Tuesday, November 22, 2016

“Citizenship in School: Reconceptualizing Down Syndrome

Hayley Dias
Reflection/Extended Comments

While reading the article  by Jeannie Oakes I began to see many things at different angles reading about how different children are to one another. Looking at my peers blogs this week I can refer to Bianca's Blog. She refers to children with down syndrome and how they are looked at and treated differently. Because of there illness that they have there are no reasons for a child to feel different.

She referred to a documentary where it was about special education children, I went looking online for some about down syndrome where it talked about how schools need to take another kind of route in teaching other children with mental illnesses. I see it being as it being a good thing to involve special education children with other children in classrooms and not have them isolated because they are different. Because not child should be treated differently.

Having a mixed classroom is beneficial for not only the children but I feel for the teacher also because it gives a different good or bad learning pattern for them to follow. Understanding if there were more mixed classrooms in schools with children with down syndrome and other children it would take lots of time and evaluating of teaching but it would be a great thing to be down for children  to feel appreciated for who they are.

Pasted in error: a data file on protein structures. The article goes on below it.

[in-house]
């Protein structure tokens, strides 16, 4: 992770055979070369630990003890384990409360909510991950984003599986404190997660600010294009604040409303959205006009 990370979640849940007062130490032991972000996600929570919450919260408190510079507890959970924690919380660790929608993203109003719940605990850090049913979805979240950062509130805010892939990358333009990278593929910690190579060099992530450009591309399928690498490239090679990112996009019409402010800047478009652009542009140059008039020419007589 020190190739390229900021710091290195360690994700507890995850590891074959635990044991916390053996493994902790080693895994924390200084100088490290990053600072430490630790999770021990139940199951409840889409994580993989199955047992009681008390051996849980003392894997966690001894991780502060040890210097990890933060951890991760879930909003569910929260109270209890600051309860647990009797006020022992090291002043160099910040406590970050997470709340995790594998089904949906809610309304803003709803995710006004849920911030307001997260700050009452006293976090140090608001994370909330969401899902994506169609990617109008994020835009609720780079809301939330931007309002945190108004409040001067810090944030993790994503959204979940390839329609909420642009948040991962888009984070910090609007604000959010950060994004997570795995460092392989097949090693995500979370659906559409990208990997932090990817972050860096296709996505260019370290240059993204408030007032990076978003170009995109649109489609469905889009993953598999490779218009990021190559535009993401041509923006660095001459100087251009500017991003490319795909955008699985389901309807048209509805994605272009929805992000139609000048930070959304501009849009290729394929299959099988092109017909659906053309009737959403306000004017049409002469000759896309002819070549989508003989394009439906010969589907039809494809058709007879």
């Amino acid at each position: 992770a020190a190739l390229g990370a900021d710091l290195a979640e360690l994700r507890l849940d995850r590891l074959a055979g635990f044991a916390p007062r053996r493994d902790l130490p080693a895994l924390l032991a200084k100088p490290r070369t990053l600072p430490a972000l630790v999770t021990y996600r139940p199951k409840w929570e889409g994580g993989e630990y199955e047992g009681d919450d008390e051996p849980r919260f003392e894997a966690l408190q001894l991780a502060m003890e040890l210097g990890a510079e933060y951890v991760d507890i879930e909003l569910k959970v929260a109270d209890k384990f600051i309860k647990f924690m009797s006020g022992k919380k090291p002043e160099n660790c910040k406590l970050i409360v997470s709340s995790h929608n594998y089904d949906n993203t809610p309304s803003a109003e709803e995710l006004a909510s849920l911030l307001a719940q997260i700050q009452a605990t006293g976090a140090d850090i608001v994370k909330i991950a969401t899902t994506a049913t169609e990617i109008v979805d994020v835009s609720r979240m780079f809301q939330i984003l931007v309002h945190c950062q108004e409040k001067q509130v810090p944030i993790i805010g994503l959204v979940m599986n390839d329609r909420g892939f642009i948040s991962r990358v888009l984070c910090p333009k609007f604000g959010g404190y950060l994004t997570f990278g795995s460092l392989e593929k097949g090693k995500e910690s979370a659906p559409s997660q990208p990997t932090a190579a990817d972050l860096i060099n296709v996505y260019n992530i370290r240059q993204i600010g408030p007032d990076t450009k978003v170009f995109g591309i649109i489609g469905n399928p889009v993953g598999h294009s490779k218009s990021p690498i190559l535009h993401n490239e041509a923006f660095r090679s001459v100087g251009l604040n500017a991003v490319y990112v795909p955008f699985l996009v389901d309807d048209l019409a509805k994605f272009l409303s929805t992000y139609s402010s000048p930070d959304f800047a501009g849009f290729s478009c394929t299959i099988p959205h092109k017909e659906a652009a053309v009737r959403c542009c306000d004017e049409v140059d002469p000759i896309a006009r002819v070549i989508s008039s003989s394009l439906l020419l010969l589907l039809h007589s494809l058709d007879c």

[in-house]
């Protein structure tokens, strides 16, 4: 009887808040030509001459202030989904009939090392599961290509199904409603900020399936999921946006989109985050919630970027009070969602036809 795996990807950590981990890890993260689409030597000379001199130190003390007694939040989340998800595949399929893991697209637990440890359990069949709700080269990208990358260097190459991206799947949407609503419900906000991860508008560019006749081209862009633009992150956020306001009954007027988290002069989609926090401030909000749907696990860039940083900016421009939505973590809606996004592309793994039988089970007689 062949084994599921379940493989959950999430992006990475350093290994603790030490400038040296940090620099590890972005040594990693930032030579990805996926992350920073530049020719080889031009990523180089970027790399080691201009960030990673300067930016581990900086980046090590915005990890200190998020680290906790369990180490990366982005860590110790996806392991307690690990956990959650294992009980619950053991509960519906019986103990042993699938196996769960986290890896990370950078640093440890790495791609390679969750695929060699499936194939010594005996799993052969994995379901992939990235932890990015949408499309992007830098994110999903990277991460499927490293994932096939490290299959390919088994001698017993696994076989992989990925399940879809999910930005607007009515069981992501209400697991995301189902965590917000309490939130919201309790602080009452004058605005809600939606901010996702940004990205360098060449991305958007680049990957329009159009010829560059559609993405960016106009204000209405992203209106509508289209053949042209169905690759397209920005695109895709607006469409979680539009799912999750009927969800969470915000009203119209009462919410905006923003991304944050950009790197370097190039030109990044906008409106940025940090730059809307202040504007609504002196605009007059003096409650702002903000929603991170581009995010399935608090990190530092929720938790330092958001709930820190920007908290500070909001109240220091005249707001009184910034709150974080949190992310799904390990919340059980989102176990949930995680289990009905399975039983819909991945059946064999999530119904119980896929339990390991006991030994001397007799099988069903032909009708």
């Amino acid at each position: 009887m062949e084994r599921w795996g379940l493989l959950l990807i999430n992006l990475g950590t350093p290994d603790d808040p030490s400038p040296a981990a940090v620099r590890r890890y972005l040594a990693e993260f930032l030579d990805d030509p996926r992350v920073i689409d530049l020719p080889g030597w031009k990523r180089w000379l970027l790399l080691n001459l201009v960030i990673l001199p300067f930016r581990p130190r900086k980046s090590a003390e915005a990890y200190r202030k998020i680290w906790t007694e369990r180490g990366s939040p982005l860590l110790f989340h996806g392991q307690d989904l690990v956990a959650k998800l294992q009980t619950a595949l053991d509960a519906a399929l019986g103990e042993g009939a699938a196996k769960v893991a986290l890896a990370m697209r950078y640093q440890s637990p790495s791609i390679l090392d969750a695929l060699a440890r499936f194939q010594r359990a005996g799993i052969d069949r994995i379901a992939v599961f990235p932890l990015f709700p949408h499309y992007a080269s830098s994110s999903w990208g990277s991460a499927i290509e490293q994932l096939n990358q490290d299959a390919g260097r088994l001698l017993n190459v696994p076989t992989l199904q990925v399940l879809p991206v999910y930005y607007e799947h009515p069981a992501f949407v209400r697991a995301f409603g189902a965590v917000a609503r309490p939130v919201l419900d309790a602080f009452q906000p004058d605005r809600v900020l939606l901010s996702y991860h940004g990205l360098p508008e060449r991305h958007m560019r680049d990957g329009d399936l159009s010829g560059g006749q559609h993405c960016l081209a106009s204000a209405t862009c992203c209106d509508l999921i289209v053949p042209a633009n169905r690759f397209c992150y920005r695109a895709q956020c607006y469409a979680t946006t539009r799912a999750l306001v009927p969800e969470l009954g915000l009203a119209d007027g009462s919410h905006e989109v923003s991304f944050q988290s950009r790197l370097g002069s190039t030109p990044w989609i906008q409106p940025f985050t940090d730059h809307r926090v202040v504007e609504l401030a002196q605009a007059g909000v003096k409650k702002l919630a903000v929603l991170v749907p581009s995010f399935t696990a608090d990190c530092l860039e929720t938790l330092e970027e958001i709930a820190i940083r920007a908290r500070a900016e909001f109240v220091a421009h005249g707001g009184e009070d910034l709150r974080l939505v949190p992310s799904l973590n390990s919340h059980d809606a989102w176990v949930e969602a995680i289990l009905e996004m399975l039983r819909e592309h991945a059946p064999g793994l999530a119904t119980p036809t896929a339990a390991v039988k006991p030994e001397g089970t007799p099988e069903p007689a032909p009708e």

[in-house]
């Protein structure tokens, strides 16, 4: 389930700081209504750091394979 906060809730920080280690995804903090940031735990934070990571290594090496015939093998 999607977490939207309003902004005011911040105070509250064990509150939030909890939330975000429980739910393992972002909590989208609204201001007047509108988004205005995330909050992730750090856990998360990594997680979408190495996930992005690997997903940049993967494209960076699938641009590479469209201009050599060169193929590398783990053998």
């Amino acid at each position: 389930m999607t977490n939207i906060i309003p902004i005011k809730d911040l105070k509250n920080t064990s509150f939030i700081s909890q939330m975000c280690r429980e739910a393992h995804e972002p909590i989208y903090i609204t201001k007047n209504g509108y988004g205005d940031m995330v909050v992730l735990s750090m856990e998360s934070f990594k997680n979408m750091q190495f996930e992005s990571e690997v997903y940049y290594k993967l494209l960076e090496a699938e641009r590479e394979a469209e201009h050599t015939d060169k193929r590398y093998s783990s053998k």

Jeanie Oakes, she refers to each of the classrooms she talked about as the "low ability", "high ability" and "regular". Classifying these classrooms I see as being a good but however bad thing, the consequences would be having the "regular kids vs the not" and I see this to be changed to have more and more mixed classrooms to benefit the children. 

Hear I have attached the video I found to be interesting that refer to children with down syndrom.


  1. Really well organized easy to follow and I loved the link at the end

  2. Nice job Hayley. I liked how you referred to Bianca's blog and included a video. I was bothered listening to the ignorance of the teacher interviewed saying she wasn't comfortable working with down syndrome children and they'd be better in a special education classroom.